Keynote speaker Jeffrey Leonard from the Global Environment Fund opened citing the World Bank President’s remarks on sustainable development that were right on the money – outlining an urgent need for attention to the matter, noting that resources must be made available – yes, good, onward! The catch? They were attributed to a president who left office 25 years ago (Tom Clausen).
- The World Region
- Private Sector Development
- Sustainable Development
- public-private partnerships
- Multilateral Investment Guarantee Agency
- Mary Boomgard
- Marsh USA
- Mahlette Betre
- Julie Martin
- Jeffrey Leonard
- Global Environment Fund
- Equator Principles
- Deniz Baharoglu
- David Vidal
- Conservation International
- Conference Board
- Carbon Finance
- Benoit Bosquet
Today in Singapore, MIGA and IE Singapore co-hosted a seminar:"Managing Global Political Risks: Old Risks, New Moment."
After the welcome speech by IE's Assistant CEO Terence Seow, Michel Wormser, MIGA's Vice President and COO, delivered the keynote speech, which touched upon the current global economic turbulence, potential investment opportunities for Asian investors, the perception of risks, and what role the World Bank Group can play in facilitating private capital into productive projects. Michel noted that—while he understands that many Asian companies tend to invest in nearby countries—there are also plentiful of opportunities in Africa and Latin America.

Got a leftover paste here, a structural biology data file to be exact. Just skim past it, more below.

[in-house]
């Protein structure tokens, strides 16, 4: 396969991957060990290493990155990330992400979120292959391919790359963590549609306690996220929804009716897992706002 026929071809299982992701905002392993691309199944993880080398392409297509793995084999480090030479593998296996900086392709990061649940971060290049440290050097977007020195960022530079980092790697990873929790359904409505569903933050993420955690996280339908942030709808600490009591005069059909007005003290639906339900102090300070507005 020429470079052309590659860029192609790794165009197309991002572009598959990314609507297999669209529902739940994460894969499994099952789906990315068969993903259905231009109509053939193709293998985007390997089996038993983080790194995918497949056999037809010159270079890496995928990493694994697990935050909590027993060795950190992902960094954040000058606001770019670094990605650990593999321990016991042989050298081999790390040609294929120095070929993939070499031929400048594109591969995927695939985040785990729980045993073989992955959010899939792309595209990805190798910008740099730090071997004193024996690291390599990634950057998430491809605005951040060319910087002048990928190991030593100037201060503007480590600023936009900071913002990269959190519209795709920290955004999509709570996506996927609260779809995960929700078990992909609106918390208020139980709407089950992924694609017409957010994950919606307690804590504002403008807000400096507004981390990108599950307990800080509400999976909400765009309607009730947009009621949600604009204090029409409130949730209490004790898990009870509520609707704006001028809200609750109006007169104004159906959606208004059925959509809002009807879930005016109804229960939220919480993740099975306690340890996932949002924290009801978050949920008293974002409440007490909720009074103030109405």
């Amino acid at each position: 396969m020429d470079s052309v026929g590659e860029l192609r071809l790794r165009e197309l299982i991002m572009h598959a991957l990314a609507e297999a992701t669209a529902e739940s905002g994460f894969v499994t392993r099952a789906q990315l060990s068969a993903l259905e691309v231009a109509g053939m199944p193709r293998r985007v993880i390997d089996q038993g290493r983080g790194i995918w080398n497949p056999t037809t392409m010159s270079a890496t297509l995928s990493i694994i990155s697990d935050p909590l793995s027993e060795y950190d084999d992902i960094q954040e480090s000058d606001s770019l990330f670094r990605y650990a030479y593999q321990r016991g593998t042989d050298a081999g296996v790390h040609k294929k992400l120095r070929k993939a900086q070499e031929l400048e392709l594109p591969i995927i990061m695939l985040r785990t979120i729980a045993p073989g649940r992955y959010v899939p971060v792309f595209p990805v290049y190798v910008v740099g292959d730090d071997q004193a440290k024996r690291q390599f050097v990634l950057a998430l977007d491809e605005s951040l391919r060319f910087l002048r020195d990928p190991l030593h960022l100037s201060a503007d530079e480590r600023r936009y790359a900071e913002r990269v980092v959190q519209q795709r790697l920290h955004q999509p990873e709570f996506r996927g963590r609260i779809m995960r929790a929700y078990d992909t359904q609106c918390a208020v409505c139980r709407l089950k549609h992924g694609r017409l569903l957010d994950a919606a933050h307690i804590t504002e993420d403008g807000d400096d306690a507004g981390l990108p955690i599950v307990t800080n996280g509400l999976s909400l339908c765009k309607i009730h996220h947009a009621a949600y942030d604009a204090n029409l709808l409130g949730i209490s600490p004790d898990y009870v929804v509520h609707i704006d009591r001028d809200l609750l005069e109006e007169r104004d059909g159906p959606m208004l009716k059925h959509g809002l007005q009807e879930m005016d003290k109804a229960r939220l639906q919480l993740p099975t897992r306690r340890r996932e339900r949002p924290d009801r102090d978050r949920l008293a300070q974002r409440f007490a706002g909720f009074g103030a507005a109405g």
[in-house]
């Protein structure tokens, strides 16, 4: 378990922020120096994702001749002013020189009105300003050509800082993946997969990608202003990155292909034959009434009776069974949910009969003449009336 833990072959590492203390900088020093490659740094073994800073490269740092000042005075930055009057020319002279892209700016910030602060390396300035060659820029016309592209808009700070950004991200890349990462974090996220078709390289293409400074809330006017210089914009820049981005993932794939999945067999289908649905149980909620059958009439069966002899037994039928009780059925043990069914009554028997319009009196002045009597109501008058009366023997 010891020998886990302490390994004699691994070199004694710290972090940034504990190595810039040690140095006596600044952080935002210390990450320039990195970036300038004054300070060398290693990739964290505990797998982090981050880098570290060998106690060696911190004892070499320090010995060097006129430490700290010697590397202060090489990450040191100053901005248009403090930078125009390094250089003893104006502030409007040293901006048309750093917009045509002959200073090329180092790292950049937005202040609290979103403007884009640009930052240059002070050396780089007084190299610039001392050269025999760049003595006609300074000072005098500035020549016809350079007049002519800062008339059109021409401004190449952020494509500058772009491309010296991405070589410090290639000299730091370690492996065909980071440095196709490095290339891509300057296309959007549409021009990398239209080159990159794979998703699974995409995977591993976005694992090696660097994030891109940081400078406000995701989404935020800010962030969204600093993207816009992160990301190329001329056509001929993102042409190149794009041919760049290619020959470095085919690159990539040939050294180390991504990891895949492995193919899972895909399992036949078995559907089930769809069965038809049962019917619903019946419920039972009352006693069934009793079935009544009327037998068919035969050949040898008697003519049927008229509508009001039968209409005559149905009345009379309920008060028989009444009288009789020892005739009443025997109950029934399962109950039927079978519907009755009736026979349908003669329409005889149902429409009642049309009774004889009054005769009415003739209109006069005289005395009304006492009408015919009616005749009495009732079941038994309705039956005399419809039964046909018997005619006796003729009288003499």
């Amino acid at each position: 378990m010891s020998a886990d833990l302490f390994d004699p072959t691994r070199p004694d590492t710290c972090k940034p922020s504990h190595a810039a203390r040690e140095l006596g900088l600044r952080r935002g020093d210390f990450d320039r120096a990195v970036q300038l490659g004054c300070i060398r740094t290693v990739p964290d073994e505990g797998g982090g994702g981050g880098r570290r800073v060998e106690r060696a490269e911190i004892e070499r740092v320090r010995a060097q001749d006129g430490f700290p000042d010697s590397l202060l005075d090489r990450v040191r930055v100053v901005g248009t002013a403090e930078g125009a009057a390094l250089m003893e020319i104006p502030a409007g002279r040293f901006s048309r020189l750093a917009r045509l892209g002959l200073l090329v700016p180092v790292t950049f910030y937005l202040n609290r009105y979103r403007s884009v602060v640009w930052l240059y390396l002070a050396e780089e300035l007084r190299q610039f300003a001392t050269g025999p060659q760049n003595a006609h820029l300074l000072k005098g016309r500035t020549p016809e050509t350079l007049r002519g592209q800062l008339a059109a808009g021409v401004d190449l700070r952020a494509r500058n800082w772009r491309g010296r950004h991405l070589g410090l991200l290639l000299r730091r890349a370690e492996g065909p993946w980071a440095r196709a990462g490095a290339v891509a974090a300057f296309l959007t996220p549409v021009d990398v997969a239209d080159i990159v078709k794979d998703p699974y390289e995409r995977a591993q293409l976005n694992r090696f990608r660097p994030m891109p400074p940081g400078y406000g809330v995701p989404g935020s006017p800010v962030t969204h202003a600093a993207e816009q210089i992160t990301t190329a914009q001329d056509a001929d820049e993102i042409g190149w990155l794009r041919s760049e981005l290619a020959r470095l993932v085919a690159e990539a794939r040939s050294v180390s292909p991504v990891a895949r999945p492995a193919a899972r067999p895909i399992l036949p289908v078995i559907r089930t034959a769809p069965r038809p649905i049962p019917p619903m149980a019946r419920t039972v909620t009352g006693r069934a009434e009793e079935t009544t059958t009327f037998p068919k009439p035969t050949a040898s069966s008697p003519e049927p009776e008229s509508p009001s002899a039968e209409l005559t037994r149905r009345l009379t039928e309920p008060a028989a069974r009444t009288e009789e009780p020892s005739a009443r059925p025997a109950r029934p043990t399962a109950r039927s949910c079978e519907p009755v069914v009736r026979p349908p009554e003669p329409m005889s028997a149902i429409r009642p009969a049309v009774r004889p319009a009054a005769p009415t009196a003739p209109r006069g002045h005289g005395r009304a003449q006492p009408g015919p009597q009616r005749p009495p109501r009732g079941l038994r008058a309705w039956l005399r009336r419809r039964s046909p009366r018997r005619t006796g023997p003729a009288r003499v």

The World Economic Forum launched its seventh Global Risks report before this year’s annual meeting in Davos. The top risk this year, among the 50 most pressing risks based on a survey of 400 top business leaders, is income inequality and its associated economic and political risks. The report aptly summarized this risk as the “risk of dystopia.”